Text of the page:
In fact we’ve discussed previously that one of the triggers of perioral dermatitis may be a change in bacterial skin concentrations and damage to the acid mantle. 

You can fight this process by DIRECTLY applying probiotics right to your skin (which has many health benefits)

In order to do this you need to use specific products, though. 

Don’t think that just using a probiotic powder on your skin will work – it won’t be absorbed into your skin!

It has to be in the right formulation. 

So with this in mind some people may find success using certain creams that contain beneficial probiotics such as lactobacillus species

I recommend using a probiotic like this one: 

Learn more about using topical probiotics

You don’t have to jump into using topical probiotics right away – in fact you might save this as an option for later if the other more basic therapies don’t work. 

#6. CONSIDER using topical/oral antibiotics (only if you don’t see results within 6-12 months)

Another consideration is the use of topical or oral antibiotics. 

Now this is one of the therapies (and only therapies) that your Doctor may try to prescribe to you during treatment. 

Most of the time Doctors will see you and may recommend steroids (make sure you avoid this at all costs!). 

But occasionally some Doctors may recommend either topical or oral antibiotics. 

Antibiotics tend to be hit or miss in terms of how effective they are for certain people. 

Part of this probably has to do with the fact that we really don’t understand what causes perioral dermatitis, so if your issue wasn’t related to bacterial levels then it probably won’t help. 

So how do you know if you should use it?

It’s probably a good idea to seek out a dermatologist if you aren’t seeing results with more natural therapies over 6 months or so.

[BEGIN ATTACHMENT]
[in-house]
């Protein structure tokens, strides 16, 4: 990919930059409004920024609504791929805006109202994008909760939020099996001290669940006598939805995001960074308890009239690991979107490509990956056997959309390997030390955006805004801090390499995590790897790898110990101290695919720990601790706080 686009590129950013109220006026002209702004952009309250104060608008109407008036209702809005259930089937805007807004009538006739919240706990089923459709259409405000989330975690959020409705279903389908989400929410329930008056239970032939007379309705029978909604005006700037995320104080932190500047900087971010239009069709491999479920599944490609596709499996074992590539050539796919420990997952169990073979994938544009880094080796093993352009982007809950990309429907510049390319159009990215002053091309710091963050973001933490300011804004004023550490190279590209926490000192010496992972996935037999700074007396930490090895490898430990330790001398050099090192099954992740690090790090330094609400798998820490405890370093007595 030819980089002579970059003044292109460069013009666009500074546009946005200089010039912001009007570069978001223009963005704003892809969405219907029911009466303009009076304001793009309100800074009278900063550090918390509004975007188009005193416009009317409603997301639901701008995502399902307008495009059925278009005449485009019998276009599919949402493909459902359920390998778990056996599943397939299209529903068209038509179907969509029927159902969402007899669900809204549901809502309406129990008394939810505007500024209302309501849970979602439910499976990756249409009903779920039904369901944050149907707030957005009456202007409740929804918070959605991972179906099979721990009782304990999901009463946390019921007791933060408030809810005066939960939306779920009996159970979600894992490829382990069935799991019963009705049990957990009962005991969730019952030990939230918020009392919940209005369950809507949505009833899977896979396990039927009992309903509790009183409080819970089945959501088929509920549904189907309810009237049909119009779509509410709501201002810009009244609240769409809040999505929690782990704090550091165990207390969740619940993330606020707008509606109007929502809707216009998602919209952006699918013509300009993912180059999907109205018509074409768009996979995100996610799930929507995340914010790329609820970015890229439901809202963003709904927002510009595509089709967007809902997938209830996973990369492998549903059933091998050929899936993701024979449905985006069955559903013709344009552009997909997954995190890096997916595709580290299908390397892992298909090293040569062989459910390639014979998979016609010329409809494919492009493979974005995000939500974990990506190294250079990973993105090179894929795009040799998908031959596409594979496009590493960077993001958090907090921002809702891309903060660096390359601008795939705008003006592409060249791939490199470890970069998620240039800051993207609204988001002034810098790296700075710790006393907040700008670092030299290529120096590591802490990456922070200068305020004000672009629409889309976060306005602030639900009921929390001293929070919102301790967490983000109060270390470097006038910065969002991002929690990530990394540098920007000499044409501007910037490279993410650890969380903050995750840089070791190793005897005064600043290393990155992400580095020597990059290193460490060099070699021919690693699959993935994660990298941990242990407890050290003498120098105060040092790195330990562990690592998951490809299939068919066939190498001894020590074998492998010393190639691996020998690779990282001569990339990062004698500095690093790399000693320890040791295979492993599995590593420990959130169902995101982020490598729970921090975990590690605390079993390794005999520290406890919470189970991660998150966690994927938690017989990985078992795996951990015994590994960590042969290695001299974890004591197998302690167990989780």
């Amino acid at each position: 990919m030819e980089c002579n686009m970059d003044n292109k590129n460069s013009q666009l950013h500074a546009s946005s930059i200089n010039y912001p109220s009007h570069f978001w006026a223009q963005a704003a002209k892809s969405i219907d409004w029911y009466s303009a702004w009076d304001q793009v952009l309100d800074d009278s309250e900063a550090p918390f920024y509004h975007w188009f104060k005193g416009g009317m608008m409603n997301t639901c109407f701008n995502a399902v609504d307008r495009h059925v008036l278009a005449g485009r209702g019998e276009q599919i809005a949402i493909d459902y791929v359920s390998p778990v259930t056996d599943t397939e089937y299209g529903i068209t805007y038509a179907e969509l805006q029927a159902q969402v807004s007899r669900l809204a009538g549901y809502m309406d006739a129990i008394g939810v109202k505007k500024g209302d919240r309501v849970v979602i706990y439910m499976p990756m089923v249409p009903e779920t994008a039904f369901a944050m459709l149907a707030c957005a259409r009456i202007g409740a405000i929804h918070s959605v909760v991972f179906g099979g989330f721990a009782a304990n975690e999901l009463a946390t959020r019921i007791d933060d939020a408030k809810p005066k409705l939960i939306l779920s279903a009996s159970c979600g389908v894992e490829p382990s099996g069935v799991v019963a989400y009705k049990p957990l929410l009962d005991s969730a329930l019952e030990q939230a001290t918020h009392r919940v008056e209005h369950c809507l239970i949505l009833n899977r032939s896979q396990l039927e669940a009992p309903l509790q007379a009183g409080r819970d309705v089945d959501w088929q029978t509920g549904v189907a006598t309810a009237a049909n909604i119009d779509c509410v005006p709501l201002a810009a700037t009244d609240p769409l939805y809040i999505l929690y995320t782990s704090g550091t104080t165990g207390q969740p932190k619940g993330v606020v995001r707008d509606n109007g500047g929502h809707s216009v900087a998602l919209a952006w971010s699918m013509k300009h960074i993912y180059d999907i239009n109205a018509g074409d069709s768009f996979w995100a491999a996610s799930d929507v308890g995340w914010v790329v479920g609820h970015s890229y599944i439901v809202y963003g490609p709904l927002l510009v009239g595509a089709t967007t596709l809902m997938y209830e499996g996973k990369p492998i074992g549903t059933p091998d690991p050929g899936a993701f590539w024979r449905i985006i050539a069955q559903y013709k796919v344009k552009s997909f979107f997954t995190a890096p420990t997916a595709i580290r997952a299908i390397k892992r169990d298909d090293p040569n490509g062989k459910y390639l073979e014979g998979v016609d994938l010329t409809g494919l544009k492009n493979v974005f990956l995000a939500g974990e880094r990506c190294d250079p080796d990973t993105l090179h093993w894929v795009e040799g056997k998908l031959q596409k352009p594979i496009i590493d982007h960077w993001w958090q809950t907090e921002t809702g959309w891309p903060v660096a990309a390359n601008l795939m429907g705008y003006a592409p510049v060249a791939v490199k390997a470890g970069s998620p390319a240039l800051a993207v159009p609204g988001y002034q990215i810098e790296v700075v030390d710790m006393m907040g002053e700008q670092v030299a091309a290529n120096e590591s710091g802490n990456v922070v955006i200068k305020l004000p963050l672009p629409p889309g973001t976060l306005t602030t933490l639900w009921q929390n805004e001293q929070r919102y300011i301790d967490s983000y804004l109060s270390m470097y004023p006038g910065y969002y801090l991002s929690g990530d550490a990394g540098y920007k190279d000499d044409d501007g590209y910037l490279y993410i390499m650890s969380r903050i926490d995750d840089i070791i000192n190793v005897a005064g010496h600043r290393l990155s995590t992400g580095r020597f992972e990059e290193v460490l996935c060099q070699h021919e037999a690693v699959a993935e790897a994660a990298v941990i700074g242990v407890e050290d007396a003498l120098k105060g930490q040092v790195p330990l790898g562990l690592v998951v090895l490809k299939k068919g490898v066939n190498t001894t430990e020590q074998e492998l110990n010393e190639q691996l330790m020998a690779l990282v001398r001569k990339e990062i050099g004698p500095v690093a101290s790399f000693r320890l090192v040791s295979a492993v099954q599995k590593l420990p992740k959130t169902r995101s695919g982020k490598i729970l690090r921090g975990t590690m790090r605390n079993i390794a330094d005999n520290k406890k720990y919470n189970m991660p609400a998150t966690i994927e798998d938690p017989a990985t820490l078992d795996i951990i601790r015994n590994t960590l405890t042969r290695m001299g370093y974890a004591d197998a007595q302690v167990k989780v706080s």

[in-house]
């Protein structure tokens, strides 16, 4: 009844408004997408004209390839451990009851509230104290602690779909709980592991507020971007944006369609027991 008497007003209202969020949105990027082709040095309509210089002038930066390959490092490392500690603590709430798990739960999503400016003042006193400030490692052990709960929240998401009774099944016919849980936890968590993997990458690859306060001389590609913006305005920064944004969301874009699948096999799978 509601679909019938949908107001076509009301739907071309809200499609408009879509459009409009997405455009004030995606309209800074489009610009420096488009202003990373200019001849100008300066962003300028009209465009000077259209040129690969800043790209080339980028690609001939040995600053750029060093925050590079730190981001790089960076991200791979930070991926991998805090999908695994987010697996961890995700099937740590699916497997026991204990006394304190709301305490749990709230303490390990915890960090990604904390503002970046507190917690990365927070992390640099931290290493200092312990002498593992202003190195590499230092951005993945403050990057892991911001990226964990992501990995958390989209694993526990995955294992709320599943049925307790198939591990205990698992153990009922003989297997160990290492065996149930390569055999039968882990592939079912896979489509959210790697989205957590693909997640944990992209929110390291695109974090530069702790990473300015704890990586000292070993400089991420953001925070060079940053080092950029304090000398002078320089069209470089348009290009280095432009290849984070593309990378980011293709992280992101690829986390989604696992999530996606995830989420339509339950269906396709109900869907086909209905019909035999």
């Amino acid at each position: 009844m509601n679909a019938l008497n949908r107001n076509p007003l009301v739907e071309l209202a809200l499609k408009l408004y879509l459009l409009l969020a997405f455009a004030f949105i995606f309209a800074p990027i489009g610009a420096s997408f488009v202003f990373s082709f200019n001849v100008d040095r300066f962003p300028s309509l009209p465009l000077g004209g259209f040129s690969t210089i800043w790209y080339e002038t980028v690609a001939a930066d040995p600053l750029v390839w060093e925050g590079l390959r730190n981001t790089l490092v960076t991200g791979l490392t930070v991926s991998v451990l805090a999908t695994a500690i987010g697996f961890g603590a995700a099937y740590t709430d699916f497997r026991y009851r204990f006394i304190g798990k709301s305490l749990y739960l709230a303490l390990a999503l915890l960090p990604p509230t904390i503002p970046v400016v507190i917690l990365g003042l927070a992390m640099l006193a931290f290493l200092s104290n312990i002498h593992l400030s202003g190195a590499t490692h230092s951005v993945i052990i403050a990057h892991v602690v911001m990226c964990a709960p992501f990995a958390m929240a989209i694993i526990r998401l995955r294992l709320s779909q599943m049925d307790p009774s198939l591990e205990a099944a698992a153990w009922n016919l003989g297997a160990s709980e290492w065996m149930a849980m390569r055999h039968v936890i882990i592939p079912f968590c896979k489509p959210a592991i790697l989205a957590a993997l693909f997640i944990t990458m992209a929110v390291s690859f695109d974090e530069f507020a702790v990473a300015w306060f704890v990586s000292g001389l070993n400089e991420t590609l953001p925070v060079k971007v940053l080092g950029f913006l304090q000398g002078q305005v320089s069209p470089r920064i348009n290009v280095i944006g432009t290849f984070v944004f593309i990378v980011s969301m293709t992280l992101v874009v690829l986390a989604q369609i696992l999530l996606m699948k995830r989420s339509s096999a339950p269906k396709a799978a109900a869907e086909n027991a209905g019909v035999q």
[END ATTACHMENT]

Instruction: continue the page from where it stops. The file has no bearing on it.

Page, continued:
#7. AVOID Extra exfoliating procedures

Another thing that you will want to COMPLETELY avoid is the use of any cosmetic procedure which may cause extra damage to your skin. 

Procedures that fit into this category include microdermabrasion, chemical peels, laser therapy and so on. 

The way that these therapies work is by DAMAGING the skin and initiating the healing response which rejuvenates the skin and helps reverse the aging process. 

This is great if your skin is currently healthy but it can make perioral dermatitis WORSE because it falls into the “trauma” category. 

So during the healing stage make sure that you avoid the use of any cosmetic procedure such as these. 

It is probably okay to ease back into these procedures once you have completely healed but make sure to give your skin a long break before you add back powerful treatments. 

#8. COMPLETELY Avoid topical steroids

Part of the problem in treating perioral dermatitis comes from the fact that most physicians aren’t comfortable with treating it (except dermatologists). 

The standard treatment for people who walk into a Doctors office with a rash is for the Doctor to prescribe a steroid. 

This will work about 99% of the time which is why they do it. 

But in the case of perioral dermatitis this is the absolute wrong choice

The use of steroids may temporarily suppress the inflammation but it will ALWAYS come back and it only makes it worse over time. 

For this reason you have to avoid topical steroids 100%. 

If you are using steroids to “block” the rash then you have to stop using them and allow it to “flare” before you can start healing. 

You can expect your dermatitis to flare after you stop using topical steroids for a short period of time and it may seem worse, but this is the only way to heal. 

Persistent and chronic use of topical steroids can actually cause serious problems including atrophy and premature aging of your skin – so this isn’t a long term solution anyway. 

You’ll find that most primary care physicians probably do not know how to treat perioral dermatitis, so you may have to get a referral to a Dermatologist in order to get proper treatment. 

Once you head to a dermatologist they will almost always pull you off of the steroid and maybe put you on antibiotics. 

You can cut out the middle man by simply discontinuing your topical steroids first. 

If you are serious about getting rid of your dermatitis then you HAVE to stop the steroids. 

And realize that in some individuals the use of steroids is enough to TRIGGER this type of dermatitis. 

How long before it goes away?

When treating perioral dermatitis you need to set your expectations up early and part of this has to do with how long you need to undergo treatment and how patient you need to be.